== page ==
Showers freshen winter crops

Showers freshen winter crops

ANALYSIS
Agribusiness
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Optimism is building over the outlook for the Queensland winter crop.

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Optimism is building over the outlook for the Queensland winter crop.

Southern Queensland cropping areas received a general 10-15 millimetres last week with more forecast this week.

Soaking rainfall in March, which saturated the Maranoa and Darling Downs, set the platform for a big winter crop. Winter crop plantings are expected to be well up on last year with the favourable start and strong prices.

Farmers were relieved to see last week's rain, after a spell of warm, dry weather. Most are describing it as a above average start to the season, with good subsoil moisture reserves offering the knowledge there will be moisture reserves to finish crops in spring.

Medium term weather forecasts are also encouraging. The Bureau of Meteorology's extended outlook points to above average rainfall across inland Australia.

The ENSO ocean temperature models are currently neutral, although the bureau's climate outlook indicates a negative IOD developing in winter. More generally, above average Indian Ocean sea surface temperature patterns outside of the IOD region may also be providing more conducive conditions for rainfall across some parts of Australia.

Strong monthly wheat exports show that Australia is on track for near record exports in the 2020/21 season. Australia exported 2.49 million tonnes of wheat in April up from 2.3mt in March. This lifts the October to April wheat exports to 13.2mt, with some now saying the final 2020/21 total exports could exceed 23mt.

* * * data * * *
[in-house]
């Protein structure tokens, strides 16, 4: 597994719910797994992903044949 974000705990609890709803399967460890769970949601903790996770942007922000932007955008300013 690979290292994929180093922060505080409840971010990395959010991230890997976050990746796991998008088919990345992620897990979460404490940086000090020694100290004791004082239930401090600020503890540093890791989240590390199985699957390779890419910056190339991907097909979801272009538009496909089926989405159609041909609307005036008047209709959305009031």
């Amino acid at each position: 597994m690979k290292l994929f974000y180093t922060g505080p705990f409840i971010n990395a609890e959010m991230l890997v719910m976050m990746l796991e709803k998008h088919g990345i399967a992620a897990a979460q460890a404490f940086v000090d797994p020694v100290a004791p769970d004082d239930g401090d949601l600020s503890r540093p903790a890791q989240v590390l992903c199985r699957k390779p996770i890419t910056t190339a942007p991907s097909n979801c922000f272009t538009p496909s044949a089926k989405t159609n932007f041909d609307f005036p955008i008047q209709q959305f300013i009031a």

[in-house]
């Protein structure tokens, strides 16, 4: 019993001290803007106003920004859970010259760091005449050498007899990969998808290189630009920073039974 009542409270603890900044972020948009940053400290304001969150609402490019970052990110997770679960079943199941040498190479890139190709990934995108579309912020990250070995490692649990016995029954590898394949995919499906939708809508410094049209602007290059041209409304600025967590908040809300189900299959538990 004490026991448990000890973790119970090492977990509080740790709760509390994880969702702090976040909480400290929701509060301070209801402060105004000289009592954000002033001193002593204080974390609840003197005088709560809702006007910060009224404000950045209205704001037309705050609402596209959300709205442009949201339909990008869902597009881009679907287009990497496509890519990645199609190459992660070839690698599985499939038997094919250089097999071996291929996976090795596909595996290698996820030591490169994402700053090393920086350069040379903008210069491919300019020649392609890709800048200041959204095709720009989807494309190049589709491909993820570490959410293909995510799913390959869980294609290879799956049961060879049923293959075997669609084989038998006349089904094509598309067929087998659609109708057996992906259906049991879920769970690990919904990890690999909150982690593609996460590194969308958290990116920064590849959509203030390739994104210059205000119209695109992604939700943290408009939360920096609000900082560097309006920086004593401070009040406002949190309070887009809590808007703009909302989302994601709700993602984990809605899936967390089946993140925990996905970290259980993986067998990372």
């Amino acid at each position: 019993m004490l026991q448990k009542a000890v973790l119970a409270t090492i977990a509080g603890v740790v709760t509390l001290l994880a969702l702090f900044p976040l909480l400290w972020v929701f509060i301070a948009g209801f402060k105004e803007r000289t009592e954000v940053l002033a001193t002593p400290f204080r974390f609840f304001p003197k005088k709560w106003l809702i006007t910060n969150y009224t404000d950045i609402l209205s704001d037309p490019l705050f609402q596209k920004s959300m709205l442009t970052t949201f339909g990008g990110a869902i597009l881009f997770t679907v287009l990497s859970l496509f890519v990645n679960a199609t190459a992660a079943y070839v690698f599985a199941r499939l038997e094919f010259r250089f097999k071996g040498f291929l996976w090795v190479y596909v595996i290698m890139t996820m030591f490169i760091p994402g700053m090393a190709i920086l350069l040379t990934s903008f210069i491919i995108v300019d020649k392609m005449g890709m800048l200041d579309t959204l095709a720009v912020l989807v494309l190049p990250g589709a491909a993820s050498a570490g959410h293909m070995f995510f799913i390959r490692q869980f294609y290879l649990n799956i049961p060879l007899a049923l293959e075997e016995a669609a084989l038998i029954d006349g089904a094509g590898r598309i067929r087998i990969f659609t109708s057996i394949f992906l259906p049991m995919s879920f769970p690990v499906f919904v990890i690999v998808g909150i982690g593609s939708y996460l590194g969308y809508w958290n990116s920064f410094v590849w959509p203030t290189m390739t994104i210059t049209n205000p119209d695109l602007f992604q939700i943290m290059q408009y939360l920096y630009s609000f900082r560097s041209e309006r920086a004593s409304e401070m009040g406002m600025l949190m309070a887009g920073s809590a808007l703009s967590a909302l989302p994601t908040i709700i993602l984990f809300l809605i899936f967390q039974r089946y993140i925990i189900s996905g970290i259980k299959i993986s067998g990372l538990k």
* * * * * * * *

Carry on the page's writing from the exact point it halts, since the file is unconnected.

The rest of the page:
Local grain markets were steady to firmer, torn between an improving local weather outlook, which is bolstering next year's production estimates, and firmer US markets.

Stockfeed wheat was up $6 to $325 delivered into the Darling Downs while barley was steady at $295-300 a tonne. New crop bids $2-3 higher.

Global markets are becoming increasingly volatile as hot, dry weather across parts of the United States threatens yields in recently planted spring wheat and corn crops.

Scorching temperatures and arid weather forecasts pushed US markets solidly higher. Minneapolis wheat futures, which represents high protein spring wheat grown in Northern Plains along the Canadian border, surged 12 per cent higher last week.

US winter wheat futures, which is more reflective of global wheat prices, gained 4pc for the week.

Firm global markets and improving local weather bodes well for Australian grain farmers.

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